‘Resistance’ review: by-the-numbers war thriller is an absorbing look at humanism in the face of atrocity

Jesse Eisenberg plays an aspiring Jewish actor who joins the Resistance to help WWII orphans

The list of famous mimes is a very short one, but it’s topped by Marcel Marceau. Throughout the second half of the 20th century, Marceau performed around the world, delighting audiences by pretending he lived in a world only he could see. Before his fame, however, he was a French resistance fighter in World War II. That little known early life is explored in Resistance.

As a young man, played by Jesse Eisenberg, Marceau is a devotee of Charlie Chaplin. He imitates his ‘Tramp’ character on stage in cabaret theatres in France, much to the disappointment of his father. As the war consumes the country, Marceau begins to work with friends rescuing orphaned Jewish children. His skills as an entertainer help him briefly transport the children from the horrors of the real world into a simple fantasy of Marceau’s making. During these scenes it looks worryingly like we’re in for a very mawkish experience about disguising war for innocent eyes – like Jakob the Liar or Life Is Beautiful – but director Jonathan Jakubowicz thankfully pulls back from that.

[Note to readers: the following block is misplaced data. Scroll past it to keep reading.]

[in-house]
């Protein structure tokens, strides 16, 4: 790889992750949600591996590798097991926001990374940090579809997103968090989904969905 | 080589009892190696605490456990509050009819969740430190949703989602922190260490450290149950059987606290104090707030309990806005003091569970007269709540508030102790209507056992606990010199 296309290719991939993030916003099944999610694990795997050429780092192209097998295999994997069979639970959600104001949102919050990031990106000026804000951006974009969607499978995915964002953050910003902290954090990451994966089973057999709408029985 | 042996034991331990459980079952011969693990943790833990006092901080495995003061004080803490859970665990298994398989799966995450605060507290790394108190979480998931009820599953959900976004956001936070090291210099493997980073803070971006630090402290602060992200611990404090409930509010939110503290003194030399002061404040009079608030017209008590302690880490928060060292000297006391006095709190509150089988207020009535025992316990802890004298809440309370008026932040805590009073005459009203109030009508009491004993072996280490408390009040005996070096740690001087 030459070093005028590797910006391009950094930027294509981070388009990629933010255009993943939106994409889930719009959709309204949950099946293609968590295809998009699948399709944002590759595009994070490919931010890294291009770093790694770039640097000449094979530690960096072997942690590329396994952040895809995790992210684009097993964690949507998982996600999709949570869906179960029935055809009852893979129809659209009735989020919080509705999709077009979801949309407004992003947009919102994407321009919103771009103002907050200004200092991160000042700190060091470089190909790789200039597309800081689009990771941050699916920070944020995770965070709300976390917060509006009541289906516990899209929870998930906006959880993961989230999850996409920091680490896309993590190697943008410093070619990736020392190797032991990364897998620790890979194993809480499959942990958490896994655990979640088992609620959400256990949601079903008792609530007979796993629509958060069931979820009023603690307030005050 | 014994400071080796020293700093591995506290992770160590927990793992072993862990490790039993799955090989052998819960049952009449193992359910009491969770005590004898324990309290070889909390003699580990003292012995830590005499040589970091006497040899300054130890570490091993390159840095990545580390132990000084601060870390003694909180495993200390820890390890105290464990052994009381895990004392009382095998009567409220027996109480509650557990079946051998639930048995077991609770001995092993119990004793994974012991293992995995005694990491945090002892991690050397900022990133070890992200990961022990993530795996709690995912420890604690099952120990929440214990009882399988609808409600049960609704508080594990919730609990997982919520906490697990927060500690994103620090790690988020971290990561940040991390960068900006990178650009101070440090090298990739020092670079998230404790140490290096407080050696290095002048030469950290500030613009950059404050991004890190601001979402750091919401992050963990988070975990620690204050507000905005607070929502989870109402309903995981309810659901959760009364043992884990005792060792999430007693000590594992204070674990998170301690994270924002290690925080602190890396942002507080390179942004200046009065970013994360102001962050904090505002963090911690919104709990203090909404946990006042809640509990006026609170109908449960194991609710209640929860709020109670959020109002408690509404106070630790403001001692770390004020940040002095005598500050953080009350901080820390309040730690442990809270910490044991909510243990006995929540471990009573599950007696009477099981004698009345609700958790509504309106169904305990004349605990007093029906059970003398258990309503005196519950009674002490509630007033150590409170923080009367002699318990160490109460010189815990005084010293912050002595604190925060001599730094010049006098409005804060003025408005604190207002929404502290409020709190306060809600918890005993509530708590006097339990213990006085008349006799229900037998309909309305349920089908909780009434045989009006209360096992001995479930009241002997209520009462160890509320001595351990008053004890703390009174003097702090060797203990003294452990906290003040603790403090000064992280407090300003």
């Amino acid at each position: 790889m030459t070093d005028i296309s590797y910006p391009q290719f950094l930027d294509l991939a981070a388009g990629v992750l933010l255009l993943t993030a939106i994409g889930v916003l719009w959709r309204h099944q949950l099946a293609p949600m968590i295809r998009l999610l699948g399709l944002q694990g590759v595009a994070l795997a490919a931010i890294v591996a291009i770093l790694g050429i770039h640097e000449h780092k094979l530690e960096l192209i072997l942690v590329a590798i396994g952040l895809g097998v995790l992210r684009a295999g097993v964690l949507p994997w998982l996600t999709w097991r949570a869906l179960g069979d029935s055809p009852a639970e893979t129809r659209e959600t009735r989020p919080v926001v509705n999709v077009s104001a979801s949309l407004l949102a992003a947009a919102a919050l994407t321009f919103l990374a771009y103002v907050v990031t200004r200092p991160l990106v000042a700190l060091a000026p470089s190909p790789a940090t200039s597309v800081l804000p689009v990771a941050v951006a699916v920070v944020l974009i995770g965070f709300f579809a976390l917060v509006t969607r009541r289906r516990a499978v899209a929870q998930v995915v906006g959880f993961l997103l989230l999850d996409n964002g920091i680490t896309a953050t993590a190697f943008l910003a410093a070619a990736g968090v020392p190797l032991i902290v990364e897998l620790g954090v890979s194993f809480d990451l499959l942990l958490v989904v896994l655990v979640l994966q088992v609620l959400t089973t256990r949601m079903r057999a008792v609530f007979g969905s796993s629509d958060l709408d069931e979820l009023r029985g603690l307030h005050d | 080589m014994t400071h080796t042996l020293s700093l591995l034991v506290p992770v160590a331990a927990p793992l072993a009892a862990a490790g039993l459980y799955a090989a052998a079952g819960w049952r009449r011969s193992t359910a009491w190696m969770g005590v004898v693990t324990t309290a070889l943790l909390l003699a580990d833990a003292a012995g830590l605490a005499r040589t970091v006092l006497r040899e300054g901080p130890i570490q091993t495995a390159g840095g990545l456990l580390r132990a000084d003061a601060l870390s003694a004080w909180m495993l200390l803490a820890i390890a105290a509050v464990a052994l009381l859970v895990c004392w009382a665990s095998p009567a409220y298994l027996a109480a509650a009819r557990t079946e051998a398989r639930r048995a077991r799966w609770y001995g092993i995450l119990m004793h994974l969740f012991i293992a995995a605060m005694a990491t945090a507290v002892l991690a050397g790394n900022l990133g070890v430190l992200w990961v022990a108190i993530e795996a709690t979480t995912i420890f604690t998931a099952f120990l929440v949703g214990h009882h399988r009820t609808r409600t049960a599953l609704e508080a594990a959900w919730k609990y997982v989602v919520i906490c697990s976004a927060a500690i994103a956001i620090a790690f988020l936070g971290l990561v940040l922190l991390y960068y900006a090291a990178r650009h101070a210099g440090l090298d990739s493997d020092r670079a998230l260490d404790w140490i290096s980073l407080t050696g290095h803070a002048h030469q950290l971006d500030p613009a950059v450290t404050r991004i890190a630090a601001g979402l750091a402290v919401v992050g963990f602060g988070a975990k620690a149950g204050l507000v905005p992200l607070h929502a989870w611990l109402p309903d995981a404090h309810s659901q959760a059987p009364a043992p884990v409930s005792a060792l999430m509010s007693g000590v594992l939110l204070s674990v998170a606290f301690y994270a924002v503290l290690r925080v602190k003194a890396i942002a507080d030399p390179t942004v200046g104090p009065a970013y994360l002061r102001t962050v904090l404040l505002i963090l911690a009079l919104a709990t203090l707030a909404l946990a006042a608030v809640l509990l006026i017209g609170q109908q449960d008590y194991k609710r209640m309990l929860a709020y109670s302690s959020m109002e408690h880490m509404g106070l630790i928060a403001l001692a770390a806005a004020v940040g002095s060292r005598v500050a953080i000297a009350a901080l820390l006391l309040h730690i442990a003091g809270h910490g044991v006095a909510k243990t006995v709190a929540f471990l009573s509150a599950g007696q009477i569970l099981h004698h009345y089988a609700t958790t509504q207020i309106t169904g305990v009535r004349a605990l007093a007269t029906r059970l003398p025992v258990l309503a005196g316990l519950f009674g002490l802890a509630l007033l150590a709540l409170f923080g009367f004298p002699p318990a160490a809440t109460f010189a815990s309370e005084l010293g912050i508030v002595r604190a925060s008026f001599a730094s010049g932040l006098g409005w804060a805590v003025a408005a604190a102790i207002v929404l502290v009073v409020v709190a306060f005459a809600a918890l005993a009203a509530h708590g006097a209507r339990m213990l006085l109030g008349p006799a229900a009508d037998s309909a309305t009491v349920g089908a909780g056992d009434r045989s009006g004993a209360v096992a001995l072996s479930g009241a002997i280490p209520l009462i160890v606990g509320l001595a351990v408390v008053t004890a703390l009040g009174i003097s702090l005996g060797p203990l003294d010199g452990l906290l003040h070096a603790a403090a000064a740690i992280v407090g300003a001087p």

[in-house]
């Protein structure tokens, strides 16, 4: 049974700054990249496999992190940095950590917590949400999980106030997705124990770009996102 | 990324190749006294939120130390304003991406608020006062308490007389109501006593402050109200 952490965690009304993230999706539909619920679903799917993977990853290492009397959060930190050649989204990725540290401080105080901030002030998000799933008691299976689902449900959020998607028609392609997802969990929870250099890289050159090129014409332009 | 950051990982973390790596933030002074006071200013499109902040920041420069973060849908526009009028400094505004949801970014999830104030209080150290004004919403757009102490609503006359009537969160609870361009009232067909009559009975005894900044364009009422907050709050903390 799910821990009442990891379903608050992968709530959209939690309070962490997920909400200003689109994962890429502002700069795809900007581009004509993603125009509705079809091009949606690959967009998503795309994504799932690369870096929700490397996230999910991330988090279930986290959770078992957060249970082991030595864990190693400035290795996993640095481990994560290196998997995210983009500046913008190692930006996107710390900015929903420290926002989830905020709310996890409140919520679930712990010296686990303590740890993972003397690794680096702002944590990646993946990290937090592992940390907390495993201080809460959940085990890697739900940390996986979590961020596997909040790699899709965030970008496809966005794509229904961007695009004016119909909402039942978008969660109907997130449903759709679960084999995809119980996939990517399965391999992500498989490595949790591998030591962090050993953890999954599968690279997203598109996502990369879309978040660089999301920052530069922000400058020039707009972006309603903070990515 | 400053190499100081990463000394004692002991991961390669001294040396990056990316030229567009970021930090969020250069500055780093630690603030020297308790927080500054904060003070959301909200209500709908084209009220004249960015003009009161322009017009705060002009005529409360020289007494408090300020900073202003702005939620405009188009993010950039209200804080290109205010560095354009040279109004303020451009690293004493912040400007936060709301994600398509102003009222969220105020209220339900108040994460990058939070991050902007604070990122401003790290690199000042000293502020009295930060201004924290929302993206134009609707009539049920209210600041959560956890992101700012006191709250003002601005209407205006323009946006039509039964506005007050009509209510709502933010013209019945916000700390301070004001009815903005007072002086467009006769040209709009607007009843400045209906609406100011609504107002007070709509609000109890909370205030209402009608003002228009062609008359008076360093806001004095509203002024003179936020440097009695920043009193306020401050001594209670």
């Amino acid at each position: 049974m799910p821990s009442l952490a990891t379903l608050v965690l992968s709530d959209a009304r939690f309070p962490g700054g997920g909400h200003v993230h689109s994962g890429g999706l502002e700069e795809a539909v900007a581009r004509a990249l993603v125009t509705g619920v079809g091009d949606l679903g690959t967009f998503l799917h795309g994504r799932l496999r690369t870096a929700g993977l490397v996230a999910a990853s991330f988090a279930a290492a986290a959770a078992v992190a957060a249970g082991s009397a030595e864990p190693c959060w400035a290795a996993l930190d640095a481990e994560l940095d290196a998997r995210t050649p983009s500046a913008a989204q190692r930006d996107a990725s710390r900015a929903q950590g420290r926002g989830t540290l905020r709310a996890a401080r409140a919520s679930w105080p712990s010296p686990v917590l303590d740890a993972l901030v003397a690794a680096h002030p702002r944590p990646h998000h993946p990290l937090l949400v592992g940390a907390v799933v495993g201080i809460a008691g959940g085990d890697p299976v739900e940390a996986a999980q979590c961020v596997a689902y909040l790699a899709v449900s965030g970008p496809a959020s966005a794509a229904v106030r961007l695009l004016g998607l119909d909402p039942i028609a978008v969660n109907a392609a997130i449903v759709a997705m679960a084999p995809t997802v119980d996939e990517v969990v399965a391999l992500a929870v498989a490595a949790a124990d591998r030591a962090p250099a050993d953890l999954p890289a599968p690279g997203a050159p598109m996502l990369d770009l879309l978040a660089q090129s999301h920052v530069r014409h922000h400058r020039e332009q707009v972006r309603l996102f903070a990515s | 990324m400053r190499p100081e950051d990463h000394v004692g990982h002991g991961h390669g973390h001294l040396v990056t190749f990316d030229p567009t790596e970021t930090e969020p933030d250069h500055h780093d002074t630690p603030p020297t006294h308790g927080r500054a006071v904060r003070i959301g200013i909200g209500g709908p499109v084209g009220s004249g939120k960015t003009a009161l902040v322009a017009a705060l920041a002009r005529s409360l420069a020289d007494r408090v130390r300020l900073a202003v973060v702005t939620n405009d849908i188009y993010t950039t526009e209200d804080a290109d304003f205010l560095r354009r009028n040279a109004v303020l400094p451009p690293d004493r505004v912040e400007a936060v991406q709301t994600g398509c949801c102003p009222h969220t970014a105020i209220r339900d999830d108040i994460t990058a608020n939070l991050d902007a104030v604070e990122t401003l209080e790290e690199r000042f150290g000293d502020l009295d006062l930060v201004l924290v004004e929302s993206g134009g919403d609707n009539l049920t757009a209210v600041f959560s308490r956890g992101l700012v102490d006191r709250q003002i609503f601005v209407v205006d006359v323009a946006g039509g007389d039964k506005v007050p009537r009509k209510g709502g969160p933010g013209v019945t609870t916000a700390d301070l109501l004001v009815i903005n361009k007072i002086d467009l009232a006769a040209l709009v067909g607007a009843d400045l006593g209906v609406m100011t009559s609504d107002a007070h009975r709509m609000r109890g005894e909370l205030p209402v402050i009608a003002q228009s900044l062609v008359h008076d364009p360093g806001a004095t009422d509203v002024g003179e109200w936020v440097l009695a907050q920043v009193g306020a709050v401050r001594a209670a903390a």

Instead, he drives forward with a handsome, if generic, war thriller. The attempt to tell a collection of stories, including that of Klaus Barbie (Matthis Schweighofer), a Nazi so vicious he was nicknamed The Butcher of Lyon, means Marceau begins to get a bit lost in his own biopic. In the lead role, Eisenberg slips uncomfortably into Marceau’s skin. His natural energy is too clenched for the gregarious Marceau. He doesn’t convince as a born entertainer. The reason Marceau is the only famous mime is because he was so good at what he did. He could act with such precision that he made you believe he was grappling with an invisible ladder or trapped in an invisible box. Eisenberg is always visibly pretending there’s something there.

Jesse Eisenberg and Clémence Poésy in ‘Resistance’. Credit: Vertigo Releasing

Imperfect as it is, there’s no faulting the intent of Jakubowicz’s film. It is sincere in all its choices and never leans too hard on a moment to try to wring it for maximum emotion. It knows when to make a noise and it knows when it’s better to just keep quiet and show instead of tell.


  • Director: Jonathan Jakubowicz
  • Starring: Jesse Eisenberg, Clémence Poésy, Matthias Schweighöfer
  • Release date: June 19 (Digital)

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